Category Archives: Sophie M.

Prehistory :)

Today we traveled even further back in history—visiting first the Musée National de Préhistoire, and La Grotte de Rouffignac, to see cave art dating back tens of thousands of years.

Walking into the museum this morning, we were met by a massive timeline (maybe infographic of sorts is more appropriate…) that documented the progression of evolution that led to the human species. Initially, I was overwhelmed by the huge span of time represented before me. As I gathered my thoughts (slightly), I formed my first of a few takeaways from the day– human history is microscopic in the history of the world, and within this narrow window of human history, is the even narrower window of modern humans history, a window so small it looks highly insignificant and somewhat irrelevant on a timeline like this. Even more so, each individual human’s role in this is even more minuscule, so any stress over these things is unnecessary. Despite entering the exhibits with this mentality, I was quickly met with various others, some of which felt at least remotely conflicting.

The sheer number of humans that have lived makes it impossible to ‘remember’ each individual human, and also gives evidence for the fact that those artifacts that have been discovered and studied that we have had the opportunity to see on this trip make up only a very small portion of all those that exist that say something of the lives and ways of earlier humans; but, that being said, this relatively small collection of artifacts have led to a remarkably thorough understanding of the behaviors of these populations. I’ve spent a huge portion of today considering the huge importance of any individual artifacts in the way of the additional understanding it brings to this history. At the museum today there was a case of prehistoric jewelry, including a set of beads, each of which was no more than a centimeter in height. Looking at these pieces, I was astounded by how what was probably never intended to act as a form of historical documentation of their society, was placed before us in a case, and was seen and treated as an important indicator of culture and practice.

My amazement grew when I began to consider what the objects in my life, society, and world say about myself. Looking not at the value of an object in the way of its style or use, but in the way it creates a window to be opened into my world.

Having entered today unsure of what to expect, and having assumed I was uninterested in the topics simply because I was less knowledgeable about them, I’m excited and surprised to have such a strong takeaway. Additionally, I’m glad that I was able to be opened minded, thoughtful, and attentive enough today to get the most out of it. I know that, before this trip, I would have walked away from today with a drastically different reaction.


The American Cemetery

We have spent the past few days in Normandy, visiting D-Day landmarks, and talking about the significant history that accompanies them.

Tuesday morning, after a lengthy bus ride, we arrived at the American Cemetery overlooking Omaha Beach. After hearing for years in school about this cemetery, and talking extensively about the thoughtful intention and arrangement of the land, it’s safe to say I knew what to expect and felt prepared for ‘look’ of the cemetery; but what I could not have prepared for was the atmosphere.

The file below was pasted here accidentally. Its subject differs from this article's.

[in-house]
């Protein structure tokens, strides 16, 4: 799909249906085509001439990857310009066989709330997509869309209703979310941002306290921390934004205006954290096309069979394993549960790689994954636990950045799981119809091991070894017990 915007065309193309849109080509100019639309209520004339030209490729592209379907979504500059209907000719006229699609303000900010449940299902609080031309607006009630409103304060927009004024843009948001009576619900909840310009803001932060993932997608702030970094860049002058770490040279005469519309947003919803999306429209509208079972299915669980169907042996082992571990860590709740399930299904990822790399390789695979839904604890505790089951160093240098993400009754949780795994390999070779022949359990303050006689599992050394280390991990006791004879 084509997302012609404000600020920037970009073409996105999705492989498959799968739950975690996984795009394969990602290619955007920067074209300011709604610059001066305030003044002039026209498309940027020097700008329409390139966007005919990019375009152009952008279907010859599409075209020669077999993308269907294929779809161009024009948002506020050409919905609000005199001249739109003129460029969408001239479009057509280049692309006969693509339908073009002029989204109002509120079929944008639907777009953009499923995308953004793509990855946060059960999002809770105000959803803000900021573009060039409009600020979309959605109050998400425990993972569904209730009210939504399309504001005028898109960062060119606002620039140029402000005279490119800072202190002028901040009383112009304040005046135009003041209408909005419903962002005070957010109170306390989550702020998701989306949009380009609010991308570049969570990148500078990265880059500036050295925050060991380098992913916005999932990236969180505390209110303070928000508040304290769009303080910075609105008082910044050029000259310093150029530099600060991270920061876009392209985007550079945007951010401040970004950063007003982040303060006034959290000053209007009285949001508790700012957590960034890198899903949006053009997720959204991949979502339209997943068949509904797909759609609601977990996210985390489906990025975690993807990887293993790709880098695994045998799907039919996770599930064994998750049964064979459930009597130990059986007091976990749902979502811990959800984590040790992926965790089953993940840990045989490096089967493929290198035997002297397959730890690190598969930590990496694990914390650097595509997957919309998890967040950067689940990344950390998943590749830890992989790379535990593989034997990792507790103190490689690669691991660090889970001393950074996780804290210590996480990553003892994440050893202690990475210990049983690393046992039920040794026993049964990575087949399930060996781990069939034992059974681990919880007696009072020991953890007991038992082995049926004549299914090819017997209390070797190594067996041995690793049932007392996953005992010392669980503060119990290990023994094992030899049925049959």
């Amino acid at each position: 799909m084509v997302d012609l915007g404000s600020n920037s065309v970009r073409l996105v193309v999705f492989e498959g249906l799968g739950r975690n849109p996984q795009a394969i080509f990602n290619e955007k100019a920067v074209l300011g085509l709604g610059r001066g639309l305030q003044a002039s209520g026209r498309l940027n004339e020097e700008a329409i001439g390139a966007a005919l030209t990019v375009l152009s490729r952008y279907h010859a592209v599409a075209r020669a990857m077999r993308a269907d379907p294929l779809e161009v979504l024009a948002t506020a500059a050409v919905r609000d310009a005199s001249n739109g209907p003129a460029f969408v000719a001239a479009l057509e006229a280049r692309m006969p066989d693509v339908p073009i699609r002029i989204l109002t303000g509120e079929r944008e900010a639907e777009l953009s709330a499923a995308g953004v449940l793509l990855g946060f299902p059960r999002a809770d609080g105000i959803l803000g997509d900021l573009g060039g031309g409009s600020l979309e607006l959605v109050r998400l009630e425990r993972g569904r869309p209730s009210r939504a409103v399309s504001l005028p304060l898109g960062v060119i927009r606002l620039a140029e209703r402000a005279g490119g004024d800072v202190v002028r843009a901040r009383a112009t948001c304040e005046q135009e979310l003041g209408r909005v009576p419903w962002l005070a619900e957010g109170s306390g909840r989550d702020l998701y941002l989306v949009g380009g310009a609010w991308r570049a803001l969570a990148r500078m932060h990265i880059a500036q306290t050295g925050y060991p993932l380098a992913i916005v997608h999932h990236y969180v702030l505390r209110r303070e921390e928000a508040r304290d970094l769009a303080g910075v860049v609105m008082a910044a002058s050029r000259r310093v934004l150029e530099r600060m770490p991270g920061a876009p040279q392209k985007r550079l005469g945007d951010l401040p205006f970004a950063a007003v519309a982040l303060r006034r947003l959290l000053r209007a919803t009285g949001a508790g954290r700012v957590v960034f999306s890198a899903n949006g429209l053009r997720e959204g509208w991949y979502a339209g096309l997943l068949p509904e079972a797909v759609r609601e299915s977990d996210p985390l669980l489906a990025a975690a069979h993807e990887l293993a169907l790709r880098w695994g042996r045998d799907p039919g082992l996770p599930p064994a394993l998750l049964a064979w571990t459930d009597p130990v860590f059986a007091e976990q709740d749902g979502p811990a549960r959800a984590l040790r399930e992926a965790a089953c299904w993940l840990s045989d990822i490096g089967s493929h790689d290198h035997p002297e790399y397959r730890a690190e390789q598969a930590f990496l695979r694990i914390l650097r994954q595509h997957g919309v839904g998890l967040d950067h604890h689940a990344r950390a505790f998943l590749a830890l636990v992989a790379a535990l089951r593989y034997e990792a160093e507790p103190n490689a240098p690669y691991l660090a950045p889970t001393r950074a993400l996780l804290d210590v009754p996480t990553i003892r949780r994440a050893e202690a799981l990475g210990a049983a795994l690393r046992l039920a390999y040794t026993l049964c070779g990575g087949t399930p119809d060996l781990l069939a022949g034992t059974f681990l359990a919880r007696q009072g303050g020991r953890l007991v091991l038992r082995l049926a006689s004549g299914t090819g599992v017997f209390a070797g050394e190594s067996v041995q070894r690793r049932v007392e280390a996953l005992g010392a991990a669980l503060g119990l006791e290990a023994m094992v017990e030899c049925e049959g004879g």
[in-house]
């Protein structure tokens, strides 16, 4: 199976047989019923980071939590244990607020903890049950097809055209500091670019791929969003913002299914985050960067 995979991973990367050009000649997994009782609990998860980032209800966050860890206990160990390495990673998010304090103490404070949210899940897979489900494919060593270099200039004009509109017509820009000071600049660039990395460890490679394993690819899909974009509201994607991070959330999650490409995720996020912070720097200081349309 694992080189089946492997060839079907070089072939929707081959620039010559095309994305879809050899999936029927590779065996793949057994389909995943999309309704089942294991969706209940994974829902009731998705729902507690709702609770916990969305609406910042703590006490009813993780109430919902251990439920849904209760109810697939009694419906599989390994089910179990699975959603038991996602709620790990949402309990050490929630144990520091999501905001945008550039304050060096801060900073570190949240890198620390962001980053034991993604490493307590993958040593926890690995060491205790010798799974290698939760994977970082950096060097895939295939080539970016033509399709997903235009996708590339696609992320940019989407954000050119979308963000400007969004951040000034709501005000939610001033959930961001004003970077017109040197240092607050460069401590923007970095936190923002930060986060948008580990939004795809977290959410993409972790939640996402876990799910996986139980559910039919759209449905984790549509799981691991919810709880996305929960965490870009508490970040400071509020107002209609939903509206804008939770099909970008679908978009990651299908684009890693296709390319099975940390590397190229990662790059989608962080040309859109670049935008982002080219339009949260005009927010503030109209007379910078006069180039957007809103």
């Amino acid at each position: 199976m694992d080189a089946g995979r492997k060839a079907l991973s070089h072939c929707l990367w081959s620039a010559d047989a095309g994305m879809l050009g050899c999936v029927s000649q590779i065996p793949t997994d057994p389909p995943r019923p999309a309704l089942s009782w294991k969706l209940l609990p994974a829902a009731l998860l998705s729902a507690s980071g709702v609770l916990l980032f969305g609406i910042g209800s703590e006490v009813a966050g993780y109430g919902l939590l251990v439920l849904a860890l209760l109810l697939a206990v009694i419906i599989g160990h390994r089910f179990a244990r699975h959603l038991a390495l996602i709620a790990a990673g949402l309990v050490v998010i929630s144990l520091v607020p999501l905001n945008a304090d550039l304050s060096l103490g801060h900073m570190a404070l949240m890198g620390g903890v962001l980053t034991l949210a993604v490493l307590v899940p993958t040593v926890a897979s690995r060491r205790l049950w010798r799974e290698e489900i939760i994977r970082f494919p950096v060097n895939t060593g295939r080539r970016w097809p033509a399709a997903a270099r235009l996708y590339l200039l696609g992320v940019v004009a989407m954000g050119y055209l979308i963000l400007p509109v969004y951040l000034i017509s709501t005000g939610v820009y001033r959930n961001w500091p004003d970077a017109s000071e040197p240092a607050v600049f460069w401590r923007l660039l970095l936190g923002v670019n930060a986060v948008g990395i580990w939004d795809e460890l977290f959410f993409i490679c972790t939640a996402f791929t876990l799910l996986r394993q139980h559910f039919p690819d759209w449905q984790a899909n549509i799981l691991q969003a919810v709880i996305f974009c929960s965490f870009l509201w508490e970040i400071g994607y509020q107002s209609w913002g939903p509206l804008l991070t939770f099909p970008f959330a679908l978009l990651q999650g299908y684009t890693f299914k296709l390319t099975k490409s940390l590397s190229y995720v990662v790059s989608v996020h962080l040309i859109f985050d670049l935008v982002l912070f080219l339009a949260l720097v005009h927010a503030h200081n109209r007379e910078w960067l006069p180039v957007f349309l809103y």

We arrived, quickly took a few ‘fam’ photos, and were sent off to explore on our own. I walked immediately to the cliff looking out onto the beach. As we approached the railing on the edge, we all quickly grew silent, and just stood looking out over the waves crashing on this legendary beach. Among my thoughts and reactions was surprise—how could a place where so much blood was shed and so many were killed look so peaceful? Not many people were there, so it was relatively quiet, the sound of the waves echoed and was magnified off of the cliff, overpowering the background conversation. The water was vibrant and glistened in the sunlight. It was almost hard to imagine looking out from this same cliff 71 years ago, and even harder to imagine the events of D-Day unfolding in the very place on which you’re standing.

After a brief walk through the Visitor’s Center and Museum, I walked towards the seemingly unending rows of white tombs. As I moved off of the path and in between the headstones I walked in a direction towards the stones so that I was unable to see the name on the front until as I approached it– leaving a strong sense of the anonymity and uniformity that is so often associated with the military present in the cemetery. I had learned in school about the layout of these white marble crosses (and a few Jewish stars of David)—how they were aligned to always appear in a military style line regardless of the angle from which one is looking. As I looked around, trying to ‘test’ this, I failed miserably at ‘disproving’ this, and each turn of my head was simply met with another long line of crosses.

These lines of crosses, despite the seemingly tranquil view, were an unwavering reminder of the lives lost here and the violent war that had taken place here.

I had not expected to feel as connected to the history of the site as I did—when we arrived I thought that I could just walk around for a little bit and hop back onto the bus when it was time to go to continue with our busy day; but, I could not get the image or the feelings out of my head.